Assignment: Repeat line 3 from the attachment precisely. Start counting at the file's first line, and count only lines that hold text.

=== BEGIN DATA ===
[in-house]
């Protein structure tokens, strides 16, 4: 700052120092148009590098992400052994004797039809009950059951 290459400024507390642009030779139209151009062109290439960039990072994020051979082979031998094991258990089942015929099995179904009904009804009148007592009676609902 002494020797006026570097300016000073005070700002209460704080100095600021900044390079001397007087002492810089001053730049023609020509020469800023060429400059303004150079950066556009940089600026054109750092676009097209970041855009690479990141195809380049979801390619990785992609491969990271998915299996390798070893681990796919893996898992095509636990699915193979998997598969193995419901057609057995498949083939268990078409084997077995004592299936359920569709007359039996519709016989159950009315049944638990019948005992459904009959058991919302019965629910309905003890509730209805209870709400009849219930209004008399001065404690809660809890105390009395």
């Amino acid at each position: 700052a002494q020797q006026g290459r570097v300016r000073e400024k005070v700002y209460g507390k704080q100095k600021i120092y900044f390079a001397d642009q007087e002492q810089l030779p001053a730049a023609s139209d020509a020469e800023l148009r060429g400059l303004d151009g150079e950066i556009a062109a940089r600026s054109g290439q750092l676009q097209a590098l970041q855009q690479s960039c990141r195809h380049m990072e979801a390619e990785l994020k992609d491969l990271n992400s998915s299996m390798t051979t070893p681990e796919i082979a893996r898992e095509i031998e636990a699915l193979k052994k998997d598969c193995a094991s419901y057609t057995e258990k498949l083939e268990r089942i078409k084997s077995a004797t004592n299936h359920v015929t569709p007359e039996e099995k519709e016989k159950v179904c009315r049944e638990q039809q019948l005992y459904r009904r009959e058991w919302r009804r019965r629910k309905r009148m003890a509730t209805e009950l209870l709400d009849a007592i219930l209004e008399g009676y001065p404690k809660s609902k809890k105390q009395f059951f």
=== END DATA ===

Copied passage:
């Amino acid at each position: 700052a002494q020797q006026g290459r570097v300016r000073e400024k005070v700002y209460g507390k704080q100095k600021i120092y900044f390079a001397d642009q007087e002492q810089l030779p001053a730049a023609s139209d020509a020469e800023l148009r060429g400059l303004d151009g150079e950066i556009a062109a940089r600026s054109g290439q750092l676009q097209a590098l970041q855009q690479s960039c990141r195809h380049m990072e979801a390619e990785l994020k992609d491969l990271n992400s998915s299996m390798t051979t070893p681990e796919i082979a893996r898992e095509i031998e636990a699915l193979k052994k998997d598969c193995a094991s419901y057609t057995e258990k498949l083939e268990r089942i078409k084997s077995a004797t004592n299936h359920v015929t569709p007359e039996e099995k519709e016989k159950v179904c009315r049944e638990q039809q019948l005992y459904r009904r009959e058991w919302r009804r019965r629910k309905r009148m003890a509730t209805e009950l209870l709400d009849a007592i219930l209004e008399g009676y001065p404690k809660s609902k809890k105390q009395f059951f």